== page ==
Whatever the reason, the Boks should have had a man advantage going for 10 of the remaining 15 minutes, which could have changed the game, as neither Mapimpi nor Cheslin Kolbe were really given any space by the Lions the few times that South Africa tried to do anything with the ball.

I can’t imagine that there will be any further ramifications for Watson, as the tackle did not look worthy of a red, but the Boks will now have to hope that Willie le Roux can recover sufficiently for the next Test.

Mauled

The Springboks are well known for their aptitude at the lineout—both offensively and defensively—and the maul. So to see the success that the Lions had here was a shock to say the least.

But it came from clever recognition from the tourists. With the Lions looking to get the ball on the move quickly, the Boks countered by having lineout jumpers Franco Mostert and Eben Etzebeth set up to cover the back and middle of the lineout. In doing so, it left Ali Price having to throw a longer pass to get the ball out to the backs, but what it did do was surrender the front of the lineout to the tourists.

And the Lions took full advantage of this, throwing the safe front balls, setting up the mauls and quickly putting as much pressure through that one side before the Boks could get significant numbers around the side, which resulted in the Lions spinning the maul around to put the majority of the home pack out of the game, which led to Luke Cowan-Dickie’s try and a few other strong surges at the maul, while a number of others were stopped illegally by the Boks.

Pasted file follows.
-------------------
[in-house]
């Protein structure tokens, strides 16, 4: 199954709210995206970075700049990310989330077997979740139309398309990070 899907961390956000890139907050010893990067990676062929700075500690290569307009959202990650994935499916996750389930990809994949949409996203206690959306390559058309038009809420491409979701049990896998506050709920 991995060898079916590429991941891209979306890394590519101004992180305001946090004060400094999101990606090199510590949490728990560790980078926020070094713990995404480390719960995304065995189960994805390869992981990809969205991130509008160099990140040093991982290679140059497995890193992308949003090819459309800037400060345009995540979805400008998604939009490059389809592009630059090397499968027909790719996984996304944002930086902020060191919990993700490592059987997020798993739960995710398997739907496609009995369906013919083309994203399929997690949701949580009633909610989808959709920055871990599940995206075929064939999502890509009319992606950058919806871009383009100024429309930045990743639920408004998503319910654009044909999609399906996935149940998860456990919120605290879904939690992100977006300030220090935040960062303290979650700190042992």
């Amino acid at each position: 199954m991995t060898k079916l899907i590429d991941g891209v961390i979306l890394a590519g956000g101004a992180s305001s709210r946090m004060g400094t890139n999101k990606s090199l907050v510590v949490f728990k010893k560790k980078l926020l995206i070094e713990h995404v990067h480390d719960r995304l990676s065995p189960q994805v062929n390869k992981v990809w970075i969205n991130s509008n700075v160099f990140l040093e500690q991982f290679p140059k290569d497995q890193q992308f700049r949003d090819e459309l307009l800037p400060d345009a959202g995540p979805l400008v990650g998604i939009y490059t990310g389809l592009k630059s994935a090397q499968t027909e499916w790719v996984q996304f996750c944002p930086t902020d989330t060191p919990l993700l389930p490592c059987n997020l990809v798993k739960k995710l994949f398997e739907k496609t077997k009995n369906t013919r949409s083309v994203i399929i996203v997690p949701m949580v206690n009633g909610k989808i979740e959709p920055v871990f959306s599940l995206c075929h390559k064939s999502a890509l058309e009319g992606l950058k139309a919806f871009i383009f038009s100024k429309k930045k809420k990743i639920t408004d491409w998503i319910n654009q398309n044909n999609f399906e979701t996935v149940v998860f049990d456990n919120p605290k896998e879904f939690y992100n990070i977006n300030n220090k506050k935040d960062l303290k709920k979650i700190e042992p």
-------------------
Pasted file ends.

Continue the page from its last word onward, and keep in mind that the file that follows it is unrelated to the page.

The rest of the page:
Expect a different defensive strategy from the Boks next week, as they won’t be able to afford to keep giving the Lions such an easy platform to build off.

Changes for number 2

While the Lions may have won the game, there was certainly room for improvement, so don’t be shocked to see Warren Gatland make some changes for the second Test.